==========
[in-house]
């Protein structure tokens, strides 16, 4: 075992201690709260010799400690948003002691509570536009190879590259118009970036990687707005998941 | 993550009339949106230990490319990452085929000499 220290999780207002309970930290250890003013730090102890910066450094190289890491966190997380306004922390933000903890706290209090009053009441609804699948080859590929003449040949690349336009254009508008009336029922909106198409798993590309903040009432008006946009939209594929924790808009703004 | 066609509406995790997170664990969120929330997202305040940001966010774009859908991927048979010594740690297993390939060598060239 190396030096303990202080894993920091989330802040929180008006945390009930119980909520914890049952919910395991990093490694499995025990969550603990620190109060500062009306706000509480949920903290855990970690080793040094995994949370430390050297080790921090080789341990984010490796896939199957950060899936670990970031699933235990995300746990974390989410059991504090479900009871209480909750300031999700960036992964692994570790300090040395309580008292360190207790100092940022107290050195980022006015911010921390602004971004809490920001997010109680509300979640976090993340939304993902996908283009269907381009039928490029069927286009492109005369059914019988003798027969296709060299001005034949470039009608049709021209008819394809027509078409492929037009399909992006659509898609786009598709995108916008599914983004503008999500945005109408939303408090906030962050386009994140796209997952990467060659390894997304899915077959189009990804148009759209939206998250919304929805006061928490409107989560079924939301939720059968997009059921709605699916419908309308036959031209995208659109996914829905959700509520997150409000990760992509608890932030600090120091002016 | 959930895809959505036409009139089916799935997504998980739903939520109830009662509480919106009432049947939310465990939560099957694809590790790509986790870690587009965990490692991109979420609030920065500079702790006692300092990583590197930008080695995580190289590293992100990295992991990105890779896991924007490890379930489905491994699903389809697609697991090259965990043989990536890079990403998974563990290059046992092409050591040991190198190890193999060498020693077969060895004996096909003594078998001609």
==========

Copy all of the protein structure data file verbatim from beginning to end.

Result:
[in-house]
């Protein structure tokens, strides 16, 4: 075992201690709260010799400690948003002691509570536009190879590259118009970036990687707005998941 | 993550009339949106230990490319990452085929000499 220290999780207002309970930290250890003013730090102890910066450094190289890491966190997380306004922390933000903890706290209090009053009441609804699948080859590929003449040949690349336009254009508008009336029922909106198409798993590309903040009432008006946009939209594929924790808009703004 | 066609509406995790997170664990969120929330997202305040940001966010774009859908991927048979010594740690297993390939060598060239 190396030096303990202080894993920091989330802040929180008006945390009930119980909520914890049952919910395991990093490694499995025990969550603990620190109060500062009306706000509480949920903290855990970690080793040094995994949370430390050297080790921090080789341990984010490796896939199957950060899936670990970031699933235990995300746990974390989410059991504090479900009871209480909750300031999700960036992964692994570790300090040395309580008292360190207790100092940022107290050195980022006015911010921390602004971004809490920001997010109680509300979640976090993340939304993902996908283009269907381009039928490029069927286009492109005369059914019988003798027969296709060299001005034949470039009608049709021209008819394809027509078409492929037009399909992006659509898609786009598709995108916008599914983004503008999500945005109408939303408090906030962050386009994140796209997952990467060659390894997304899915077959189009990804148009759209939206998250919304929805006061928490409107989560079924939301939720059968997009059921709605699916419908309308036959031209995208659109996914829905959700509520997150409000990760992509608890932030600090120091002016 | 959930895809959505036409009139089916799935997504998980739903939520109830009662509480919106009432049947939310465990939560099957694809590790790509986790870690587009965990490692991109979420609030920065500079702790006692300092990583590197930008080695995580190289590293992100990295992991990105890779896991924007490890379930489905491994699903389809697609697991090259965990043989990536890079990403998974563990290059046992092409050591040991190198190890193999060498020693077969060895004996096909003594078998001609």